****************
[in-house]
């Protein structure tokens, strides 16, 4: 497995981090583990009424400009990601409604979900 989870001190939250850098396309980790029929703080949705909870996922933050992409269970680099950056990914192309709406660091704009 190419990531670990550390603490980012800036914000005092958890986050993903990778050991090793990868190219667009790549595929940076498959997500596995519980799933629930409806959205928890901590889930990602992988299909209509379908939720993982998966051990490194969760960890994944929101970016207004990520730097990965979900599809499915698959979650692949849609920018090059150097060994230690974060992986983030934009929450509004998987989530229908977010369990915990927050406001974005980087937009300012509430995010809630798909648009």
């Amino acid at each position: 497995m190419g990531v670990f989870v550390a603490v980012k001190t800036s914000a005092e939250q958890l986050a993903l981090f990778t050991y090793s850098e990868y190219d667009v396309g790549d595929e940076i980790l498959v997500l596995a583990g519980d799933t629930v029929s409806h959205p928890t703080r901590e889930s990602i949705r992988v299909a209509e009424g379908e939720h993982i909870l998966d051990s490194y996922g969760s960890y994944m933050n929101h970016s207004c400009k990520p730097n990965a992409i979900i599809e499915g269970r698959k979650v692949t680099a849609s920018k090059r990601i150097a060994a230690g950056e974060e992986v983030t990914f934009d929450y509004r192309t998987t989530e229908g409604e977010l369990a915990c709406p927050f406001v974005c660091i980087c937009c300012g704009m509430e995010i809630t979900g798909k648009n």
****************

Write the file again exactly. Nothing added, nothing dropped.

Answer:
[in-house]
């Protein structure tokens, strides 16, 4: 497995981090583990009424400009990601409604979900 989870001190939250850098396309980790029929703080949705909870996922933050992409269970680099950056990914192309709406660091704009 190419990531670990550390603490980012800036914000005092958890986050993903990778050991090793990868190219667009790549595929940076498959997500596995519980799933629930409806959205928890901590889930990602992988299909209509379908939720993982998966051990490194969760960890994944929101970016207004990520730097990965979900599809499915698959979650692949849609920018090059150097060994230690974060992986983030934009929450509004998987989530229908977010369990915990927050406001974005980087937009300012509430995010809630798909648009």
């Amino acid at each position: 497995m190419g990531v670990f989870v550390a603490v980012k001190t800036s914000a005092e939250q958890l986050a993903l981090f990778t050991y090793s850098e990868y190219d667009v396309g790549d595929e940076i980790l498959v997500l596995a583990g519980d799933t629930v029929s409806h959205p928890t703080r901590e889930s990602i949705r992988v299909a209509e009424g379908e939720h993982i909870l998966d051990s490194y996922g969760s960890y994944m933050n929101h970016s207004c400009k990520p730097n990965a992409i979900i599809e499915g269970r698959k979650v692949t680099a849609s920018k090059r990601i150097a060994a230690g950056e974060e992986v983030t990914f934009d929450y509004r192309t998987t989530e229908g409604e977010l369990a915990c709406p927050f406001v974005c660091i980087c937009c300012g704009m509430e995010i809630t979900g798909k648009n």